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Greetings, woodworking aficionados and history buffs! Today, we travel back in time to explore the rich tapestry of Moroccan woodworking history. As we delve deeper into the past, we will uncover the journey of this beautiful craft, from its roots to its finest expressions in various forms, like Zouaq, wood sculpting, turning, and marquetry.
Deep Roots of Woodworking Tradition
Woodworking in Morocco is steeped in history, and for Moroccans, it has always symbolized the essence of home—its coolness and intimacy. The craft owes much to the pine and cedar forests, the orchards, and the olive groves that have fostered this long-standing tradition. It's as if each wooden artifact carries the scent and spirit of these natural landscapes.
A Beautiful Blend of Influences
The journey of Moroccan woodworking is a tale of many influences, each bringing their unique touch. First, it was the Babylonian influence that introduced the intricate art of marquetry, then the Andalusian input that refined woodworking techniques. The result? Pieces that were no longer mere objects but transformed into genuine works of art.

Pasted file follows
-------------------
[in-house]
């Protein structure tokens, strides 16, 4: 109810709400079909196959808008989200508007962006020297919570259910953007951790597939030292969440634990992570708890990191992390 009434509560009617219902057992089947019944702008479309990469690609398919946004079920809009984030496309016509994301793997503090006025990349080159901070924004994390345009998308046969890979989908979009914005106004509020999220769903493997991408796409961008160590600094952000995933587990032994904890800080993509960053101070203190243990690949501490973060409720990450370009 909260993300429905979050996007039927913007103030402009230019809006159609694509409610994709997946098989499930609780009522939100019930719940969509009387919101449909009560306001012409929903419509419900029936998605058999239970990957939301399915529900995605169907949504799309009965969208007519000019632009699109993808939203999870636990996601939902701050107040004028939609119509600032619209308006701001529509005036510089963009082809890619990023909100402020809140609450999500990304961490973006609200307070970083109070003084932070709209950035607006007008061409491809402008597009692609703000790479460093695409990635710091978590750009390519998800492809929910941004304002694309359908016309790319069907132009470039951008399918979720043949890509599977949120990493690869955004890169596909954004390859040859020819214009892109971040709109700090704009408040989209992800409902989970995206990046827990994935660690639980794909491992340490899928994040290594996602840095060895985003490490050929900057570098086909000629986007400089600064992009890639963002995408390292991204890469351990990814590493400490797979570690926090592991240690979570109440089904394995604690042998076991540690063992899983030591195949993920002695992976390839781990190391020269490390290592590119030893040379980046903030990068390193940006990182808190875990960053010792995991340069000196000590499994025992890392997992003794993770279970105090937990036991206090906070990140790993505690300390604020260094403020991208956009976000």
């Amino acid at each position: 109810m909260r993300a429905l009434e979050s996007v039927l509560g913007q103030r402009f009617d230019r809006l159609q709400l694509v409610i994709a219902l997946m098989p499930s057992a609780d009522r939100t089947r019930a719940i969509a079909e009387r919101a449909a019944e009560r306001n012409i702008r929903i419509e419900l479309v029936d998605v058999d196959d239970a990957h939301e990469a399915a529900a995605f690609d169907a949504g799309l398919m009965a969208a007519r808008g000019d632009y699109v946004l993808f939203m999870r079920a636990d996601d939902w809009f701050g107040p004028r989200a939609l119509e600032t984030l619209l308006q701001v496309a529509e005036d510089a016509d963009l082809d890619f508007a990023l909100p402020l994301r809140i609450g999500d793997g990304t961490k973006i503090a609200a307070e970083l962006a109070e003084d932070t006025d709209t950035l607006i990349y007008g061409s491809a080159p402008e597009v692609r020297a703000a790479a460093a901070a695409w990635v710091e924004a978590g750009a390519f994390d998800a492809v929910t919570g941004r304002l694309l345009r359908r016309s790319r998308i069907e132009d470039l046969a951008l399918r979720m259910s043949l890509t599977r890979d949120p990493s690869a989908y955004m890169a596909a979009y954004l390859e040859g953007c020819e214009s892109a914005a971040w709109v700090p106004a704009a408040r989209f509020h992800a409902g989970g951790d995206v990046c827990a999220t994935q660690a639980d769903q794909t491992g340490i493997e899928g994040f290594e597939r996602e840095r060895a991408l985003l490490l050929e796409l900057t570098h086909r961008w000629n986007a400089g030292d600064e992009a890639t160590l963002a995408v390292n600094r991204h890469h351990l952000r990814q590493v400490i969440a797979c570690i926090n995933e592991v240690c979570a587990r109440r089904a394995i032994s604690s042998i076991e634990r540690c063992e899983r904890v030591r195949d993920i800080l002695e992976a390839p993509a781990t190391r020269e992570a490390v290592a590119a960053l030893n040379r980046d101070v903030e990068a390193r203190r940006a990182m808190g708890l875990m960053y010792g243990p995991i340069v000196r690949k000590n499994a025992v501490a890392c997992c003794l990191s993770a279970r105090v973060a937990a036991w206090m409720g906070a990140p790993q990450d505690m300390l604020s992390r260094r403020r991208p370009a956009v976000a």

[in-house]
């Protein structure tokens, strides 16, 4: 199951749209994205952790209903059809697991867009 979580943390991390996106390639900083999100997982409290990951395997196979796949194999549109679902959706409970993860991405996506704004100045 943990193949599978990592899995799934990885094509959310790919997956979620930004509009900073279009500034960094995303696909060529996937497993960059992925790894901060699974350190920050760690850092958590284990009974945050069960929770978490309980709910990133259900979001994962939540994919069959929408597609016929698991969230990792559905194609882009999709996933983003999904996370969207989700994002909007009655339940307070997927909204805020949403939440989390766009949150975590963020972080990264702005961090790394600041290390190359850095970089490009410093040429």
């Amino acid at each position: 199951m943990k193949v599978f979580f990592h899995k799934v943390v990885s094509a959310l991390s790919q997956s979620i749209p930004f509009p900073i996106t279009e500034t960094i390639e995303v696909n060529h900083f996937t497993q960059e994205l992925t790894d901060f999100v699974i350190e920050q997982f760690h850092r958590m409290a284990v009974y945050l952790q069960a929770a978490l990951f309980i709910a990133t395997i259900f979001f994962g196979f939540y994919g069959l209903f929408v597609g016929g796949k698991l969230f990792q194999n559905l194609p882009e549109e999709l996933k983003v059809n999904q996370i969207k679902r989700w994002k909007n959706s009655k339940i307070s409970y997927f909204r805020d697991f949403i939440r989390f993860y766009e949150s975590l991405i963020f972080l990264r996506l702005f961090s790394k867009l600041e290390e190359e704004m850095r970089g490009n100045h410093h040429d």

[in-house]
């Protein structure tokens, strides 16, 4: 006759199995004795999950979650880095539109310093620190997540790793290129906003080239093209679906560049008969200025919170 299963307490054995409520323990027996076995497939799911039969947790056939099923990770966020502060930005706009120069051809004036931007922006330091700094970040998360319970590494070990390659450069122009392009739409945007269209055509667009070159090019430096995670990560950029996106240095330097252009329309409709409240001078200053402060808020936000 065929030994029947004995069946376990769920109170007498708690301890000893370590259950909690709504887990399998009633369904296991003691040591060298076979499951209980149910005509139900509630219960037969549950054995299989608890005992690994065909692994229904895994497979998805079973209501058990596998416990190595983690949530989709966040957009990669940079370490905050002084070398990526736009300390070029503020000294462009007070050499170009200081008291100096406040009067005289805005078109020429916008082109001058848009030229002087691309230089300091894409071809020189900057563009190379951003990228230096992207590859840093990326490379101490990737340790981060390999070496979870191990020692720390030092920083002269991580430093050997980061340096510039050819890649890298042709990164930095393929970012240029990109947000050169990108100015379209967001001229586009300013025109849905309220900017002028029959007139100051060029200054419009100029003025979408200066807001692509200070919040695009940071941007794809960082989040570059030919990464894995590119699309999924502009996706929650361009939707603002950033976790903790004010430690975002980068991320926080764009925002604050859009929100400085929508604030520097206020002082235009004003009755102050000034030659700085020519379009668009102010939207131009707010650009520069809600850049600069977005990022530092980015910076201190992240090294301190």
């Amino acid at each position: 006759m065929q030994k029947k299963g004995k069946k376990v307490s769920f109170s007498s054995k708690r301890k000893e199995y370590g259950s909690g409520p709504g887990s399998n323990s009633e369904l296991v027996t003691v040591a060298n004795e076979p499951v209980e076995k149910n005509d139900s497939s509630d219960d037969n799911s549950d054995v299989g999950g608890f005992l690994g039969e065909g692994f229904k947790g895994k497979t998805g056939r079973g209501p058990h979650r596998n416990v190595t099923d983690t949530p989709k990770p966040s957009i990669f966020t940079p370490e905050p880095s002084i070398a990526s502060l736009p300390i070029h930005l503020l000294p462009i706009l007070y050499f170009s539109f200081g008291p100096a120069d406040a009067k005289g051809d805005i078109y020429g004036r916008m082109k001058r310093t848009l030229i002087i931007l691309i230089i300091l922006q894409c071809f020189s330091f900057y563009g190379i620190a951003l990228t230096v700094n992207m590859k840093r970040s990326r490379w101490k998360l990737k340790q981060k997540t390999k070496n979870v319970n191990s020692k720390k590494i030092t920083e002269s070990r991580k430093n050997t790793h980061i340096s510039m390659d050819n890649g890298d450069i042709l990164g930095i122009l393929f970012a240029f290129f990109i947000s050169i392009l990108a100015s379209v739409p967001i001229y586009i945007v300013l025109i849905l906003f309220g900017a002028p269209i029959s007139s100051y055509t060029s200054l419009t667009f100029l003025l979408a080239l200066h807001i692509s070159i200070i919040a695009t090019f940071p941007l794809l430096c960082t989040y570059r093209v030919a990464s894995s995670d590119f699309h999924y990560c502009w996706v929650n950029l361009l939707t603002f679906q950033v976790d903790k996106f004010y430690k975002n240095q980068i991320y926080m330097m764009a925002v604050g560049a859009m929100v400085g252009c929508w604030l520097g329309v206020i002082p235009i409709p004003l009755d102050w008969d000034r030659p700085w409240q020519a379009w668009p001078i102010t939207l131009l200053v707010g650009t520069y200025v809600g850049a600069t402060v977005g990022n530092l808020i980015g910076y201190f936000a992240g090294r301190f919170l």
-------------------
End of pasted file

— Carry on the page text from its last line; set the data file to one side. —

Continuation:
Enter the Merinids
The turning point arrived with the Merinids in the 13th century. These folks from the eastern steppes elevated the art of wood sculpting to unprecedented heights. Be it wall panels, cornices, consoles, lintels, or cedar wood ceilings, they worked their magic everywhere, breathing life into wood.
The Art Continues
Despite the passage of time, this artistic tradition continues to thrive. Craftsmen in Tétouan, Salé, Essaouira, and Meknès still create alcove arches and mosque chandeliers, preserving the enduring legacy of stalactite sculpting. It's common to see large panels adorning interior doors and ceilings, decorated with floral motifs highlighted in black or white.
The Lasting Legacy
Cedar wood, with its abundant qualities, continues to play a significant role in architectural crafts. In the late 19th century, massive cedar gates were made for the palaces of Fez, weighing up to a whopping 300 kilos. In the countryside, robust granary doors, 70 to 100 cm high, several centimeters thick, and sometimes sculpted, were made. These doors, symbols of the enduring strength and beauty of Moroccan woodworking, are still sought after by enthusiasts.
As we conclude our journey through time, it's clear that Moroccan woodworking is a testament to a rich history and the resilience of a craft preserved and loved for centuries. It is a legacy that continues to enrich our homes and lives. So, as we admire our Tuyya pieces, let's remember the deep history they carry and the hands that crafted them. Until next time, keep exploring, keep appreciating!